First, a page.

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What about GPS jamming and maritime safety, and linear carrier phase combinations?

“GNSS Solutions” is a regular column featuring questions and answers about technical aspects of GNSS. Readers are invited to send their questions to the columnist, Dr. Mark Petovello, Department of Geomatics Engineering, University of Calgary, who will find experts to answer them.

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Q: What is the effect of GPS jamming on maritime safety?

A: Although GPS jamming incidents are relatively rare they can occur; and when they do, their impact can be severe.

The General Lighthouse Authorities of the United Kingdom and Ireland (GLAs) comprise the Commissioners of Irish Lights, the Commissioners of Northern Lighthouses and Trinity House, who between them provide aids to navigation (AtoNs) for the benefit of all mariners in British and Irish waters.

In order to investigate the effects of GPS jamming, whether by intentional or accidental means, the GLAs conducted a trial in 2008 on the effect of GPS denial on marine aids-to-navigation, and ship-borne and shore-based navigation and information systems.

Today’s mariners commonly use GPS enabled devices to navigate their vessels, however large, from port to port and berth to berth.  The International Maritime Organization (IMO) mandates the carriage of electronic position-fixing systems by all vessels over 300 gross tons and those carrying passengers on an international voyage in accordance with the Safety of Life at Sea (SOLAS) convention.

The GPS position is often fed into other vessel systems, for example an electronic chart display and information system (ECDIS), the vessel’s automatic identification system (AIS), or a plotter.

The use of differential GPS (DGPS) is preferred; mariners improve their positioning accuracy and ensure integrity of their GPS derived position by using the large number of DGPS radiobeacons located around the world.

Although GPS receivers for navigation are commonplace and very conspicuous on the bridge, the use of GPS is often more inconspicuous in other AtoN and positioning devices. Examples include its use for providing position input to the onboard AIS transponder, as well as the digital selective calling (DSC) system, which has the capability to include the vessel’s position as part of a distress signal.

In addition to vessel-based systems, marine aids-to-navigation use GPS. AIS timeslots may be synchronized using GPS as a source of accurate time. AIS also provides AtoN position information based on GPS input. Synchronized lights use GPS as a common timing source, and differential GPS services provide accuracy and integrity to the mariner.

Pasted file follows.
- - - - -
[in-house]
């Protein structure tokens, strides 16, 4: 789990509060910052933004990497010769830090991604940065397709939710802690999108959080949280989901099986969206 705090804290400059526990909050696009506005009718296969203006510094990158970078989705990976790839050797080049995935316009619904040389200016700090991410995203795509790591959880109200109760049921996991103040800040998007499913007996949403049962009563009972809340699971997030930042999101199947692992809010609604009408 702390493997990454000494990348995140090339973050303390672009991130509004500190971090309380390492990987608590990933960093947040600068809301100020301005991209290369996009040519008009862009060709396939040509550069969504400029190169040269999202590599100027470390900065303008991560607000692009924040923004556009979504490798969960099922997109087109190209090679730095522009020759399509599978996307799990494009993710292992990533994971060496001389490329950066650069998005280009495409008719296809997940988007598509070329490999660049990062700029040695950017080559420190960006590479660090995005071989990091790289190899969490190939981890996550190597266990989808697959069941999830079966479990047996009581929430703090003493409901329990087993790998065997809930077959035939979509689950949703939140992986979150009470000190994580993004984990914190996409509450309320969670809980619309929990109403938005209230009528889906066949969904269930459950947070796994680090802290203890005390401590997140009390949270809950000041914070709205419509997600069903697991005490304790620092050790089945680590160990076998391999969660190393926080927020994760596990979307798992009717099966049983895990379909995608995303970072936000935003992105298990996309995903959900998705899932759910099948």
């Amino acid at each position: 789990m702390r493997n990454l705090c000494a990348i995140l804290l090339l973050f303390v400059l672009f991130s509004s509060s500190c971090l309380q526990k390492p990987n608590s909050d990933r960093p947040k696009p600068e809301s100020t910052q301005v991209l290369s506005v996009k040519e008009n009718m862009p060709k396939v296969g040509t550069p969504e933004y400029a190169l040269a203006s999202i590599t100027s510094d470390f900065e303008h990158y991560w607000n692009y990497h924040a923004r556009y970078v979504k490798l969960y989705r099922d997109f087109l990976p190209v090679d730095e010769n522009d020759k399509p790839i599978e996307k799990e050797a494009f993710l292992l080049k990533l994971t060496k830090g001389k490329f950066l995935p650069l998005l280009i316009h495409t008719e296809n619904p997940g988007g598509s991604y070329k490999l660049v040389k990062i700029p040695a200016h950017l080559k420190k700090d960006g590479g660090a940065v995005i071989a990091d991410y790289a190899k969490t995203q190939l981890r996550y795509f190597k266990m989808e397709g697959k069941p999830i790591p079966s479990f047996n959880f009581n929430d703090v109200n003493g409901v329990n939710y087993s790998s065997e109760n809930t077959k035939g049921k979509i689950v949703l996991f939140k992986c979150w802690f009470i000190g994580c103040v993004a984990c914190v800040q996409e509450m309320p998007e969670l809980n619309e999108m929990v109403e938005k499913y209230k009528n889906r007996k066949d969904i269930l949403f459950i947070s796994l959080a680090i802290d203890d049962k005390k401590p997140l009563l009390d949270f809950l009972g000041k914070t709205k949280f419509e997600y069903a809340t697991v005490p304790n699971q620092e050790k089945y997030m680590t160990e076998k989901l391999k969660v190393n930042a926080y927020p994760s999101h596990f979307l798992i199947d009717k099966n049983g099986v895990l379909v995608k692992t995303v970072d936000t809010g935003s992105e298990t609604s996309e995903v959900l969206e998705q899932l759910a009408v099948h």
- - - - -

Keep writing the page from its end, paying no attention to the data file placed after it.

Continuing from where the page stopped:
Therefore, GPS denial, whether intentional from malicious jamming or unintentional due to malfunctioning equipment such as television antennas, may affect safety both on the bridge and on-shore.

(For the rest of Alan Grant and Paul Williams’ answer to this question, please download the complete article using the pdf link above.)

Q: What are linear carrier phase combinations and what are the relevant considerations?

A: Linear carrier phase combinations are formed by adding or subtracting carrier phase measurements on two or more frequencies. Such combinations are used to improve the resulting measurement in some manner relative to the original measurements.

In this context, “improvement” usually implies removing/reducing certain errors so as to facilitate the ambiguity resolution process or increase the measurement (and, therefore, position) precision. We must note, however, that improvement in both areas is not possible and thus a design trade-off is required.

In this “solution,” we will discuss how linear carrier phase combinations are formed and the key considerations associated with this process. A discussion of some of the common GPS combinations is also provided.

Topics in the full article include Linear Combinations, Integer Nature of the Ambiguities, Magnitude of Errors in Units of Cycles, Magnitude of Errors in Units of Length.

Summary and Outlook
The analysis focuses on dual-frequency combinations. However, with the modernization of GPS and the upcoming launches of Galileo and Compass, multiple frequency combinations will be possible. Despite this, the considerations discussed in this article will still hold and can be used as a stepping stone for more advanced combinations and subsequent data processing.

(For the rest of Mark Petovello's answer to this question, please download the complete article using the pdf link above.)

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